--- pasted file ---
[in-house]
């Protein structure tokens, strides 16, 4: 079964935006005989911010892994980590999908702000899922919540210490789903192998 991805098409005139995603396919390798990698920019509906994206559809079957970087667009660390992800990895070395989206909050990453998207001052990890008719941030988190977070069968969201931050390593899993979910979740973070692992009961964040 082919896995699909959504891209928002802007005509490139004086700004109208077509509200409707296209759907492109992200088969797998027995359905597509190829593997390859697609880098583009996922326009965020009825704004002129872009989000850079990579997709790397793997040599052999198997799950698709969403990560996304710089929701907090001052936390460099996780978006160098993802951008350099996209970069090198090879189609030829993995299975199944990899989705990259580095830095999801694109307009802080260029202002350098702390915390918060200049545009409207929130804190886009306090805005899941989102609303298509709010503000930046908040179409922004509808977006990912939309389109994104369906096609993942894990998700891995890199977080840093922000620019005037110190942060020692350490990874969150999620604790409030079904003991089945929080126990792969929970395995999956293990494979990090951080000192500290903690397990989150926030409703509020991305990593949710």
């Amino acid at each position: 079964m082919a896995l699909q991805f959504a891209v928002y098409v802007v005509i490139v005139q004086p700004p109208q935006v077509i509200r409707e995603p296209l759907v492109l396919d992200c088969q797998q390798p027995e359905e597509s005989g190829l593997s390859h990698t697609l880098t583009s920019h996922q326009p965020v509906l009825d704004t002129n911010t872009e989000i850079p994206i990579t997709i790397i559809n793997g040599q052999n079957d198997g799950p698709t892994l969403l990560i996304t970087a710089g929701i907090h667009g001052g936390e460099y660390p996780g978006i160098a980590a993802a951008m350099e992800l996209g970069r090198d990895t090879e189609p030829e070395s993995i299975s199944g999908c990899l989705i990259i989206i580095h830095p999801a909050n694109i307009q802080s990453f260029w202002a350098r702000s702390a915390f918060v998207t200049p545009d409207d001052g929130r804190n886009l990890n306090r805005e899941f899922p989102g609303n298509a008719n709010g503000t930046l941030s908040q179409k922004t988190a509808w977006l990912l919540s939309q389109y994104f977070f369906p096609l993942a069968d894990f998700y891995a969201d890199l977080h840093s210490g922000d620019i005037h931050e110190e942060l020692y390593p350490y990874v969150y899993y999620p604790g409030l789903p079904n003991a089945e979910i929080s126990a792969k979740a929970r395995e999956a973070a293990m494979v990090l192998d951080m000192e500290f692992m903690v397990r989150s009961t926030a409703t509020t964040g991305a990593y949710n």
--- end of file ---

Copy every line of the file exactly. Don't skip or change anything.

[in-house]
């Protein structure tokens, strides 16, 4: 079964935006005989911010892994980590999908702000899922919540210490789903192998 991805098409005139995603396919390798990698920019509906994206559809079957970087667009660390992800990895070395989206909050990453998207001052990890008719941030988190977070069968969201931050390593899993979910979740973070692992009961964040 082919896995699909959504891209928002802007005509490139004086700004109208077509509200409707296209759907492109992200088969797998027995359905597509190829593997390859697609880098583009996922326009965020009825704004002129872009989000850079990579997709790397793997040599052999198997799950698709969403990560996304710089929701907090001052936390460099996780978006160098993802951008350099996209970069090198090879189609030829993995299975199944990899989705990259580095830095999801694109307009802080260029202002350098702390915390918060200049545009409207929130804190886009306090805005899941989102609303298509709010503000930046908040179409922004509808977006990912939309389109994104369906096609993942894990998700891995890199977080840093922000620019005037110190942060020692350490990874969150999620604790409030079904003991089945929080126990792969929970395995999956293990494979990090951080000192500290903690397990989150926030409703509020991305990593949710």
């Amino acid at each position: 079964m082919a896995l699909q991805f959504a891209v928002y098409v802007v005509i490139v005139q004086p700004p109208q935006v077509i509200r409707e995603p296209l759907v492109l396919d992200c088969q797998q390798p027995e359905e597509s005989g190829l593997s390859h990698t697609l880098t583009s920019h996922q326009p965020v509906l009825d704004t002129n911010t872009e989000i850079p994206i990579t997709i790397i559809n793997g040599q052999n079957d198997g799950p698709t892994l969403l990560i996304t970087a710089g929701i907090h667009g001052g936390e460099y660390p996780g978006i160098a980590a993802a951008m350099e992800l996209g970069r090198d990895t090879e189609p030829e070395s993995i299975s199944g999908c990899l989705i990259i989206i580095h830095p999801a909050n694109i307009q802080s990453f260029w202002a350098r702000s702390a915390f918060v998207t200049p545009d409207d001052g929130r804190n886009l990890n306090r805005e899941f899922p989102g609303n298509a008719n709010g503000t930046l941030s908040q179409k922004t988190a509808w977006l990912l919540s939309q389109y994104f977070f369906p096609l993942a069968d894990f998700y891995a969201d890199l977080h840093s210490g922000d620019i005037h931050e110190e942060l020692y390593p350490y990874v969150y899993y999620p604790g409030l789903p079904n003991a089945e979910i929080s126990a792969k979740a929970r395995e999956a973070a293990m494979v990090l192998d951080m000192e500290f692992m903690v397990r989150s009961t926030a409703t509020t964040g991305a990593y949710n």